Courage is often likened to resilience. In your opinion how is courage both similar and different to resilience?
Resilience is accepting adversity and growing with it. Being okay with vulnerability and the emotional gymnastics that come with the possibility and reality of mistakes, setbacks, and failure, is courage.
When you think of resilience, which person comes to mind? Can you explain why you chose that person?
It’s hard for me to pick a single person that I view as a resilience exemplar because I think the most resilient people are those that are not well known. People who are born into poverty or extremely challenging situations and have to hustle through their whole lives but never achieve recognition for that effort, that’s resilience to me. Whenever I think I have it tough, I remind myself that I actually have very little idea of what that’s like.
Has there ever been a time that someone told you something was impossible, but you did it anyway? Can you share the story with us?
I certainly had many investors over the years tell me that they did not think what we did at Humanyze was valuable to their companies. Luckily, I kept having conversations until I found investors that understood the mission and the potential benefits of the technology we provide.
Did you have a time in your life where you had one of your greatest setbacks, but you bounced back from it stronger than ever? Can you share that story with us?
My post-doctoral funding at Harvard Business School was cut, which led to me co-founding Humanyze. I was extremely disappointed at the time, but I was able to reframe it as an opportunity to rethink what I wanted to do next in my career.
How have you cultivated resilience throughout your life? Did you have any experiences growing up that have contributed to building your resiliency? Can you share a story?
My oldest child is autistic, and it has been challenging raising them, providing for their significant needs, and leading a startup at the same time. I’ve been thrown so many curveballs at work and home over the years that I know I can get through anything.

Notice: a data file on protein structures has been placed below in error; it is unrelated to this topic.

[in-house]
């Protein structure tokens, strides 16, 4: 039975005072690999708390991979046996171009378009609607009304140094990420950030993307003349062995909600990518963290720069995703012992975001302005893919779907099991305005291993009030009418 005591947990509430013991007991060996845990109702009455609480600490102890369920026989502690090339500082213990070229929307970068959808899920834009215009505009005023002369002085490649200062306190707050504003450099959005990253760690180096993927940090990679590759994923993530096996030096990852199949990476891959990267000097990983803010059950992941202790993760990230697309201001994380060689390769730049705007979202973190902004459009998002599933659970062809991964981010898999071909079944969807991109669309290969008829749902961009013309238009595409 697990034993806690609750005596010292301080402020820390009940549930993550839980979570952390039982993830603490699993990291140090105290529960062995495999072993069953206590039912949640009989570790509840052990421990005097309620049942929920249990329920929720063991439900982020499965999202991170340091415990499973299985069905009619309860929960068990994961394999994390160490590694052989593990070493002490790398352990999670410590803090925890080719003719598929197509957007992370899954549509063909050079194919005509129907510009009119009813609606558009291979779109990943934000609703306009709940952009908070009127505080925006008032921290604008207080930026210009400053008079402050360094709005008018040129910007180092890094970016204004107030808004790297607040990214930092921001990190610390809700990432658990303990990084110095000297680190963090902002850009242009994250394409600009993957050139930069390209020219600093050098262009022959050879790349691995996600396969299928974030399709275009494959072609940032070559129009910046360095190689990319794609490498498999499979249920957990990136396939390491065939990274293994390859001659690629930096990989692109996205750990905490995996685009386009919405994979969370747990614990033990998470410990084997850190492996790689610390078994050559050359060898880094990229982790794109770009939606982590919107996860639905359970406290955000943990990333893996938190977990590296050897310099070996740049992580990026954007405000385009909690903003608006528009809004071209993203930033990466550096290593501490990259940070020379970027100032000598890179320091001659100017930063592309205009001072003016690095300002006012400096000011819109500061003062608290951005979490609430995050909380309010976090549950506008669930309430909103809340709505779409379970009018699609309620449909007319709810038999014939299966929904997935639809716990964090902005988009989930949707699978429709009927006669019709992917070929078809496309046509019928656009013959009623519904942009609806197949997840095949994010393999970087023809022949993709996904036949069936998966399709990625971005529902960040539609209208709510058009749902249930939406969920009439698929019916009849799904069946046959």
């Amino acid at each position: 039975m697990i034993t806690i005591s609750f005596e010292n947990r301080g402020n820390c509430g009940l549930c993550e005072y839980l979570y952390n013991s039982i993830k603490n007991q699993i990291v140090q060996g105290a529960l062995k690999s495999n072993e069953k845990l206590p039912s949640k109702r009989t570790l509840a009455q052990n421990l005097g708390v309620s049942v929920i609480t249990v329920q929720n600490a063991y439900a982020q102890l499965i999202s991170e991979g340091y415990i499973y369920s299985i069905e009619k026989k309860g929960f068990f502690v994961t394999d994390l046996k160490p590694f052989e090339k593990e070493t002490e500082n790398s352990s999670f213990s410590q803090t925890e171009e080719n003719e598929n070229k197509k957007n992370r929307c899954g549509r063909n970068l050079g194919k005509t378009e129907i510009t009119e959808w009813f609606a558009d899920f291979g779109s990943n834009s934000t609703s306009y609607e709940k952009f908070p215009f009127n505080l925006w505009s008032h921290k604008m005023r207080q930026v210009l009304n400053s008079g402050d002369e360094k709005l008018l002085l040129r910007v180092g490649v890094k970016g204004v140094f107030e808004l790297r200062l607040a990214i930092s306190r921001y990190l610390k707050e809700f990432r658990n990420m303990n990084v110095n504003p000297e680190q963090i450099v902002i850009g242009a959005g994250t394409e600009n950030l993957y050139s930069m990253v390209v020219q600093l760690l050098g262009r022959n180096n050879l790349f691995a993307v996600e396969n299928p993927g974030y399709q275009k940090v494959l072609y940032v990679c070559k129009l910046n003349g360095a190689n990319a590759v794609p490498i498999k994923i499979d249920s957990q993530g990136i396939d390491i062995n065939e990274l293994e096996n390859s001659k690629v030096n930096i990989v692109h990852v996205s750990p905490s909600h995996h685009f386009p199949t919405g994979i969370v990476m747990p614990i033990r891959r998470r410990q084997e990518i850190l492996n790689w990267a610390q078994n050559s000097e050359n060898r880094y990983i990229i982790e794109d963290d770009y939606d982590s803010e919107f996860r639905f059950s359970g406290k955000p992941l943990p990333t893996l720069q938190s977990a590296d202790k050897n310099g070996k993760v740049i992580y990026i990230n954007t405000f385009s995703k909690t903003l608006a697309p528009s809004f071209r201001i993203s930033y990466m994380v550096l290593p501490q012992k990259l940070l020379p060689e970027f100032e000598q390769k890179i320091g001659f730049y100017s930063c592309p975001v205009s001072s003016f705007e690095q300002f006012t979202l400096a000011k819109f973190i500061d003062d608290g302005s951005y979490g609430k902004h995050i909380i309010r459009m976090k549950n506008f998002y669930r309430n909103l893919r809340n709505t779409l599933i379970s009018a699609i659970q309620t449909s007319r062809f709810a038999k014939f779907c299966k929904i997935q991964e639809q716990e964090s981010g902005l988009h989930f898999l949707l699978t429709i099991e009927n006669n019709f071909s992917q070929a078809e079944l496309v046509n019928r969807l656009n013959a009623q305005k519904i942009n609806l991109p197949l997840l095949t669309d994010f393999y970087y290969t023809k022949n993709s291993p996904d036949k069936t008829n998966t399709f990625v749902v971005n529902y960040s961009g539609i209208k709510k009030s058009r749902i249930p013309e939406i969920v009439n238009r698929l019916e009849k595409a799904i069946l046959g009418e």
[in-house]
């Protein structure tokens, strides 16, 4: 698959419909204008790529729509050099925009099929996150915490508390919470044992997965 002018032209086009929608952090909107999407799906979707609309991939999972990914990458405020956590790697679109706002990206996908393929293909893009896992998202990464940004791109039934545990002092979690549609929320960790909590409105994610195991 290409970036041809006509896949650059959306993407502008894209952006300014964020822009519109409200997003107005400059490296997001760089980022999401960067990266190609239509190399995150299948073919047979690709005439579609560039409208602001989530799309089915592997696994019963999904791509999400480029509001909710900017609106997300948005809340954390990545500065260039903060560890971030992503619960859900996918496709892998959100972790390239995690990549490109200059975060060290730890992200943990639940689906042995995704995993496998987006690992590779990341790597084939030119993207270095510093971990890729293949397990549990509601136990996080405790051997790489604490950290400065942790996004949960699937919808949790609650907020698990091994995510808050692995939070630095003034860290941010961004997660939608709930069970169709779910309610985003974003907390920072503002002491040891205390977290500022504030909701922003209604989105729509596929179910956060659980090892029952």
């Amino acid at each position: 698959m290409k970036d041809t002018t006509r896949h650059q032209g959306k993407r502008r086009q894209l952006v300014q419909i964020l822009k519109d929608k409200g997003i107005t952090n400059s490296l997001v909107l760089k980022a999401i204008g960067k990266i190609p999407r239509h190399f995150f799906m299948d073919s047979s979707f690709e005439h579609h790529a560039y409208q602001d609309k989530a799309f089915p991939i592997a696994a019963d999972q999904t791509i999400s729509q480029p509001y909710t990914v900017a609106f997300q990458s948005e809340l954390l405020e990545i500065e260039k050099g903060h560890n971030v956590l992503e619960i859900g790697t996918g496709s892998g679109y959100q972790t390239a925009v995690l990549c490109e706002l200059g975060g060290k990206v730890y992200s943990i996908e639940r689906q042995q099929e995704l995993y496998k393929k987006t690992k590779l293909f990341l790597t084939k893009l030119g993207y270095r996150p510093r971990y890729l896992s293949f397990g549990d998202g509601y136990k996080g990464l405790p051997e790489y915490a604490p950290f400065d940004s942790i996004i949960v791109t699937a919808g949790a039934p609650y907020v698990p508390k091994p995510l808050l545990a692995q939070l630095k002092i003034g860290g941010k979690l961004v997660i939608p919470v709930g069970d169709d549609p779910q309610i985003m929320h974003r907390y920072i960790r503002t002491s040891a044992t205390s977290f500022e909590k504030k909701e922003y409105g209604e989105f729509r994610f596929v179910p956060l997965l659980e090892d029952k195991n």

Resilience is like a muscle that can be strengthened. In your opinion, what are 5 steps that someone can take to become more resilient? Please share a story or an example for each.
- Appreciating luck — If you acknowledge that luck is a big factor for both success and failure, then you won’t get as discouraged when something doesn’t work out. This will also encourage you to keep trying since in this view, success is probabilistic with every swing of the bat. I proactively start conversations with people at conferences not because I’m confident each will turn into a new relationship, but because I know probabilistically some of them will.
- Grounding your experiences — I’m a very privileged person. Grounding any setback I have, with that knowledge, helps me feel better about it. In the grand scheme of things, it’s not a big deal. You may have more or less luck or privilege than myself, but most of us have things that have fallen our way in the past and it’s helpful to keep that in mind. When we had a large commercial deal fall through, reminding myself that very few people are ever in that position was helpful in getting through the disappointment.
- Taking time to rest and reflect — There is a plethora of research on the benefits of rest, and it’s essential for dealing with setbacks. I like to schedule at least one day off a month, not for any particular vacation, but just to relax at home. It helps clear my head and re-energize me for the tasks ahead.
- Focusing on long term goals — Even if an obstacle makes a goal farther away, maintaining focus on that goal and plotting a new strategy is a productive step forward and can take your mind off negative feelings in the near term. When I’ve had papers not get accepted for publication in my academic career, even though it impeded my progress, I’ve been able to take criticism from those rejections to change my research and make it better over time. This eventually led to wider publication and acceptance of my work.
- Reframing setbacks — It’s trite, but many setbacks are opportunities. As mentioned earlier, my co-founding of Humanyze derived from a major setback I experienced.
You are a person of great influence. If you could inspire a movement that would bring the most amount of good to the most amount of people, what would that be? You never know what your idea can trigger.
People across the world spend the majority of their waking hours working. In my opinion, making that experience better, more enjoyable, healthier, more fulfilling, is worth my time. I would argue that improving the working experience improves economic outcomes for individuals, companies, and communities, alike. I would like to focus attention on this issue across all classes of workers all over the world. I believe improving the challenges in workplaces will ultimately lead to a better society.
Thank you so much for sharing these important insights. We wish you continued success and good health!